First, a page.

Restructure and modernization of the National Weather Service began in the mid 1990s. Modernization was needed to make use of new technology such as the Dopplar radar and the AWIPS computer system. During construction, a portion of operations were moved into a temporary office in a single-wide trailer.
The observing function remained in the old building, while the warning function of the office moved to the trailer below the radar tower. Communication between the dual offices was conducted by telephone.


After installing the antenna for the WSR-88D radar at WSO Jackson, the tower for the old WSR-74S had to be removed. These pictures show the careful dismantling of the old radar. Unfortunately, no pictures could be found of the installation of the 88D itself.




In the picture below, the rare site of 2 radar domes. The smaller one was for the WSR-74S which was replaced by the much more powerful Doppler radar (WSR-88D). Shortly after the 88D became operational, the 74S antenna was dismantled. You can see the crane next to the dome in the process of taking the older radar tower down.

The new building was dedicated October 1st, 1996, with the ribbon cutting ceremony. The new office more than doubled the square footage of operational space, going from about 2,000 sq ft to 4900 sq ft. and increased the county warning area from 17 counties to 33 of east Kentucky.

As the Jackson Weather office looks today from the air with the operations building on the front right. The building behind the weather office is the airport hanger. The radar tower and the observing site of ASOS equipment is in the upper right and center.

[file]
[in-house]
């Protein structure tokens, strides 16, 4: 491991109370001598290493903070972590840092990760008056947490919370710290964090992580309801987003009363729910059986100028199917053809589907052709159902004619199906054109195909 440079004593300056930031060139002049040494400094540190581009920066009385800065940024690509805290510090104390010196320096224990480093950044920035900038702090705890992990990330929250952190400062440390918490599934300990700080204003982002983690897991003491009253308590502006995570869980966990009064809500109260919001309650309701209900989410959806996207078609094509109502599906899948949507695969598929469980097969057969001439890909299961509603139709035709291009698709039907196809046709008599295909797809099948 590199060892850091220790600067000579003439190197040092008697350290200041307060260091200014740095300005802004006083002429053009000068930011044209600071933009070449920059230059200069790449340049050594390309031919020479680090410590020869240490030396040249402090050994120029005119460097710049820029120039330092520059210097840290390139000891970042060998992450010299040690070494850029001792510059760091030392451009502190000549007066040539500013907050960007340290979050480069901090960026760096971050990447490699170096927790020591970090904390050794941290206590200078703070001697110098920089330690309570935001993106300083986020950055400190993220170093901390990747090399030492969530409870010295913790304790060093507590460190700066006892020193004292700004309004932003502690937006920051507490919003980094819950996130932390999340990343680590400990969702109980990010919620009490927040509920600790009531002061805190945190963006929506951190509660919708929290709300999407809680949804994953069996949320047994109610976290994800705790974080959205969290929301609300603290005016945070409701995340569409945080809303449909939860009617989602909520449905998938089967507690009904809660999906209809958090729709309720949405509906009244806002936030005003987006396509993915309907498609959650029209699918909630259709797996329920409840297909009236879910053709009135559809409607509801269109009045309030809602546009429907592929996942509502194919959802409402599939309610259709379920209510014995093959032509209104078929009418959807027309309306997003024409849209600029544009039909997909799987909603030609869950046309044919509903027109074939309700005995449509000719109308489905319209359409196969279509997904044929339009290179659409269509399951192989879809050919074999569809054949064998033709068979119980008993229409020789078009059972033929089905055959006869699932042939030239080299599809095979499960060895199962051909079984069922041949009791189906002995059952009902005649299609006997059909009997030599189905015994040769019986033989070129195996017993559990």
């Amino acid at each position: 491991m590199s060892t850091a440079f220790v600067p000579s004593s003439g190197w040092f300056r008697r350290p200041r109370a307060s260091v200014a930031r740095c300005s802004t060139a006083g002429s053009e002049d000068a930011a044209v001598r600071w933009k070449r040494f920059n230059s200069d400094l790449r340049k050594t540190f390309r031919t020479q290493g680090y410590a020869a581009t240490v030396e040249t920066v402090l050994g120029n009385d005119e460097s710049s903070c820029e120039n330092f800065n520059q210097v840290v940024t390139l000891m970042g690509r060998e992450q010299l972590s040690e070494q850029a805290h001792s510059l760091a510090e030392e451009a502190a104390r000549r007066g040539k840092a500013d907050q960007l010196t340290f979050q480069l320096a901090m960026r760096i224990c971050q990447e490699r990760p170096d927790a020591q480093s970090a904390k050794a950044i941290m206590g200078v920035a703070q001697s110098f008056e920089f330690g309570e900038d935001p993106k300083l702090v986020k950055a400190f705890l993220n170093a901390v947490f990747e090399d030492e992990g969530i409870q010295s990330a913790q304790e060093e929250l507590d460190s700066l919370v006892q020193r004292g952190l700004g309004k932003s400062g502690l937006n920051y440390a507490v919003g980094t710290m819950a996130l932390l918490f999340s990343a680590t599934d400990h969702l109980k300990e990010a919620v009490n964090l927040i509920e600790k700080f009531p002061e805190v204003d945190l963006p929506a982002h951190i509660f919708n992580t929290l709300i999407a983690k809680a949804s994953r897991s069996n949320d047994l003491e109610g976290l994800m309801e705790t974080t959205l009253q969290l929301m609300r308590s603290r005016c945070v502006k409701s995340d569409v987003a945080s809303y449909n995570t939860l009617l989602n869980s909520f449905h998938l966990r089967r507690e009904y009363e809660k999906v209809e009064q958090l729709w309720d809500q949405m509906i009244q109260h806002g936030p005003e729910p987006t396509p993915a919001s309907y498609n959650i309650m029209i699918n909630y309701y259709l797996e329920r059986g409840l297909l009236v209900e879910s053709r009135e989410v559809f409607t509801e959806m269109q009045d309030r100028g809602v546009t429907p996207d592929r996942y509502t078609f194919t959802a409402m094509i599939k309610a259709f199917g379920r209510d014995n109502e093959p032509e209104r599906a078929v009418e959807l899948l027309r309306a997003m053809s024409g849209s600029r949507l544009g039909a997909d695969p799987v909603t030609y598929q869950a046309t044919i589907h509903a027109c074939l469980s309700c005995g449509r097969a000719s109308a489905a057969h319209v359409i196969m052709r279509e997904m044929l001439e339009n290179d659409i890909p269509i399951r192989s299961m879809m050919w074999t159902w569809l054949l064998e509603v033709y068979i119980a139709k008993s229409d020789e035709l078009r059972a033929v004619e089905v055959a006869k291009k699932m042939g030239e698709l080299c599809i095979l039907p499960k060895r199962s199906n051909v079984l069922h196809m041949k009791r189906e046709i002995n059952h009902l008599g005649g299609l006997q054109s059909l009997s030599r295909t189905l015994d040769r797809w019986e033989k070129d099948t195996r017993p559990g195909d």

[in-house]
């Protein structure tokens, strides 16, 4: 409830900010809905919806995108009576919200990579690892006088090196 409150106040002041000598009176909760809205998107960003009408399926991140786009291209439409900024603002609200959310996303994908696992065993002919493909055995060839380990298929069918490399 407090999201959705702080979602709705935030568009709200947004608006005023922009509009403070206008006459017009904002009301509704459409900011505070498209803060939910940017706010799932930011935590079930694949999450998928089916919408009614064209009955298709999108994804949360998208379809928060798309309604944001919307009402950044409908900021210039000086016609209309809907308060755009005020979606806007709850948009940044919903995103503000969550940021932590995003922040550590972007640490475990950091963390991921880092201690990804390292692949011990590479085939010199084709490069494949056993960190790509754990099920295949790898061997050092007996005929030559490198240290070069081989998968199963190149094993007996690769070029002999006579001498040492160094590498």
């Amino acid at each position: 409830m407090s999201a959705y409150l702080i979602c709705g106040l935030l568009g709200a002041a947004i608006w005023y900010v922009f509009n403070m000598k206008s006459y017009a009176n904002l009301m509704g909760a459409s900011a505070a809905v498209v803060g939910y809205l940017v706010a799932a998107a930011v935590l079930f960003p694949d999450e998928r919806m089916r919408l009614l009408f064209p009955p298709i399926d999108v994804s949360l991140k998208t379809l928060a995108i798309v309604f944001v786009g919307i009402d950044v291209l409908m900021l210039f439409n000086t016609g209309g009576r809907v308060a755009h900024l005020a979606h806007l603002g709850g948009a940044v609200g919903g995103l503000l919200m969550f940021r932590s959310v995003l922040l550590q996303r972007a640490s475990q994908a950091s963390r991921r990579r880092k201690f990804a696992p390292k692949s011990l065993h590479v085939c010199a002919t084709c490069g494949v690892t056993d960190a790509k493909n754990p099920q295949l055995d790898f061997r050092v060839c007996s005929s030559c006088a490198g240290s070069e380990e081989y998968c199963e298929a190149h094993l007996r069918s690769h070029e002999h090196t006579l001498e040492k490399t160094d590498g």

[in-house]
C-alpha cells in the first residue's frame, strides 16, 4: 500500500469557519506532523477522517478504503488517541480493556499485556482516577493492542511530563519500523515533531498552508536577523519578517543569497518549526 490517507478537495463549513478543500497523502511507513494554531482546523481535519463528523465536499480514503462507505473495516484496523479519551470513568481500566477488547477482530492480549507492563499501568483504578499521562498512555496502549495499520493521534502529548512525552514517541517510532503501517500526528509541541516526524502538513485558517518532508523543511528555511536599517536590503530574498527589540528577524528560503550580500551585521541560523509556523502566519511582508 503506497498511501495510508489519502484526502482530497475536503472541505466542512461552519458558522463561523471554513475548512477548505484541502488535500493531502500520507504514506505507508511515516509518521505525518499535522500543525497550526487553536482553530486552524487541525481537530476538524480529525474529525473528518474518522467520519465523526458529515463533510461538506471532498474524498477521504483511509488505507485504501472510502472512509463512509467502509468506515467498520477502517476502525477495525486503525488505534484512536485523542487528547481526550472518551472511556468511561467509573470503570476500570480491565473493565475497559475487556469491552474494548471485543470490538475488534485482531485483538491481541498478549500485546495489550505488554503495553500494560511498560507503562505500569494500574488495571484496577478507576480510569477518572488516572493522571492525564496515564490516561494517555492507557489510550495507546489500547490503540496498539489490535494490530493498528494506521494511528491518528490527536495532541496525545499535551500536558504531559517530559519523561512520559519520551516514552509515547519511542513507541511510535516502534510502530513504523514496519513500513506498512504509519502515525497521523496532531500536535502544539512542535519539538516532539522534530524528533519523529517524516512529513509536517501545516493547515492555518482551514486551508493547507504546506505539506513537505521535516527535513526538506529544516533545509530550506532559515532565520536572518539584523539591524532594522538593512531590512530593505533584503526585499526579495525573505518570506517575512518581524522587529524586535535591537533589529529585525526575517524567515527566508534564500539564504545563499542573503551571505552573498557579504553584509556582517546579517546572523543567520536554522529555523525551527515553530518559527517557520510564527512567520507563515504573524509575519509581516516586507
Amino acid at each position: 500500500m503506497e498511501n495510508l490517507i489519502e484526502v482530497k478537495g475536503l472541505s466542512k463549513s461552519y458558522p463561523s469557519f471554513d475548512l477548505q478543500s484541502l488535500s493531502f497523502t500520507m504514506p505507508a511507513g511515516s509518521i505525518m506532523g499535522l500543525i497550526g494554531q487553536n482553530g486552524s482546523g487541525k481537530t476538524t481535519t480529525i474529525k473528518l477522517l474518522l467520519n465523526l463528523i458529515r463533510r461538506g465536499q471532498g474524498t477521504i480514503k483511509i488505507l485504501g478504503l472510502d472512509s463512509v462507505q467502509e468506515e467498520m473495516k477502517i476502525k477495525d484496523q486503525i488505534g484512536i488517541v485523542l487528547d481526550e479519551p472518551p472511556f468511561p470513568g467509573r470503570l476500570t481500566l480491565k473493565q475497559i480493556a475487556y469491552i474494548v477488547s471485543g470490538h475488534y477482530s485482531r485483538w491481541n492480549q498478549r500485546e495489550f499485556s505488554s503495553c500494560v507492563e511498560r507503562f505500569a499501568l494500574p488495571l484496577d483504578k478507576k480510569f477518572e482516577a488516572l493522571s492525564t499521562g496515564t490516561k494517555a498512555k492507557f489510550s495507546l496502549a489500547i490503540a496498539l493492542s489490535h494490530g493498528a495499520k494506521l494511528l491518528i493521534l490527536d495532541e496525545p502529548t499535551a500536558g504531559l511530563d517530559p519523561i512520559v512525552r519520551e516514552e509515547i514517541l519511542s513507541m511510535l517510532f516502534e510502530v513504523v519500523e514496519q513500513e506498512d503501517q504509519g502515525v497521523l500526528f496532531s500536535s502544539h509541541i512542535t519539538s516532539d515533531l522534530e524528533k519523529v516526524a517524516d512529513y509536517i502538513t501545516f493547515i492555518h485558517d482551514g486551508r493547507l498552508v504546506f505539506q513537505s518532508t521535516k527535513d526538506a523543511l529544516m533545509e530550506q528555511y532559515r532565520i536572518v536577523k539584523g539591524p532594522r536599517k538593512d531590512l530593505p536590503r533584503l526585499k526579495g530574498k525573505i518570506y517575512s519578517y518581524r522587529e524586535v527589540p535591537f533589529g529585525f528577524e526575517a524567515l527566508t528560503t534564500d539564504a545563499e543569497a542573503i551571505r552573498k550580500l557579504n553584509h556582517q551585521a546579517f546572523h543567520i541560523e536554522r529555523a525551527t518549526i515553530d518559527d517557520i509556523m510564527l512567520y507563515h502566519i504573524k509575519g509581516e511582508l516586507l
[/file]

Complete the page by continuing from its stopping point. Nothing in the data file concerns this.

The National Weather Service in Jackson has been watching the skies over eastern Kentucky since 1981. The organization consists of:

The Office Management and Administrative Team:

  • Meteorologist in Charge (MIC) - who oversees all office activities
  • Warning Coordination Meteorologist (WCM) - who is the primary public liaison providing educational resources to the public
  • Science Operation Officer (SOO) - who provides ongoing training to the staff and works with the latest technology and scientific research advances
  • Service Hydrologist (SH) - who is responsible for the river flood warning program
  • Data Acquisition Program Manager (DAPM) - who is responsible for the cooperative observer program, data acquisition from all sources, and quality control of data
  • Electronic Systems Analyst (ESA) - who is responsible for all the electronics in the office and ensuring that the hardware of all computer components work together.
  • Information Technologist (IT) - responsible for making all computer programs work on different operating platforms.
  • Administrative Support Assistant (ASA) - makes sure that all the administrative aspects of a government office is taken care of.

The Operations team:

  • Forecasters - prepare all public forecast and warning products, and issue aviation forecast products tailored for pilots using the London-Corbin Airport, Somerset and Jackson, and prepare fire weather forecast, which are specialize forecast designed to assist the forest service with managing the outbreak of forest fires. They also monitor incoming meteorological and hydrological data, including river and stream gage information. Forecasters work 24 hours a day on rotating shifts.
  • Hydrometeorological technicians (HMT) - gathers, transmits, and monitors all incoming data and performing data quality control. The HMT assists the forecaster as needed, handles telephone requests from public, and works closely with the cooperative observer program.
  • Electronic Technicians (El Techs) - provide the daily maintenance on all equipment.

 For more information about our office and our local community, please read our Station Digest.

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